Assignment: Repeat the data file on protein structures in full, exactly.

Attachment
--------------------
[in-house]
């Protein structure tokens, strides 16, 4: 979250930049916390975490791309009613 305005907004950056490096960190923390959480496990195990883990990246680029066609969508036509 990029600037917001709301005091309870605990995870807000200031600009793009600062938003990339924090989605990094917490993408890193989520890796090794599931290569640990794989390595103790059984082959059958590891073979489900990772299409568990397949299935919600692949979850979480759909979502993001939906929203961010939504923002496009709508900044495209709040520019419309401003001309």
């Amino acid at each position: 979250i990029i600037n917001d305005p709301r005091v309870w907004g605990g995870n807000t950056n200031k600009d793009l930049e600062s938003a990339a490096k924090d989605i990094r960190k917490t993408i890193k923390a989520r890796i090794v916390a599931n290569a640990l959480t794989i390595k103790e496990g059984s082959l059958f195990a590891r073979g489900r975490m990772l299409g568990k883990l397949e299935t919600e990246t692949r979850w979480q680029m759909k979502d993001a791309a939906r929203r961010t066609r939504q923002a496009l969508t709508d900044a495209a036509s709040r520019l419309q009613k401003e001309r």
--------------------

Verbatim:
[in-house]
């Protein structure tokens, strides 16, 4: 979250930049916390975490791309009613 305005907004950056490096960190923390959480496990195990883990990246680029066609969508036509 990029600037917001709301005091309870605990995870807000200031600009793009600062938003990339924090989605990094917490993408890193989520890796090794599931290569640990794989390595103790059984082959059958590891073979489900990772299409568990397949299935919600692949979850979480759909979502993001939906929203961010939504923002496009709508900044495209709040520019419309401003001309």
């Amino acid at each position: 979250i990029i600037n917001d305005p709301r005091v309870w907004g605990g995870n807000t950056n200031k600009d793009l930049e600062s938003a990339a490096k924090d989605i990094r960190k917490t993408i890193k923390a989520r890796i090794v916390a599931n290569a640990l959480t794989i390595k103790e496990g059984s082959l059958f195990a590891r073979g489900r975490m990772l299409g568990k883990l397949e299935t919600e990246t692949r979850w979480q680029m759909k979502d993001a791309a939906r929203r961010t066609r939504q923002a496009l969508t709508d900044a495209a036509s709040r520019l419309q009613k401003e001309r």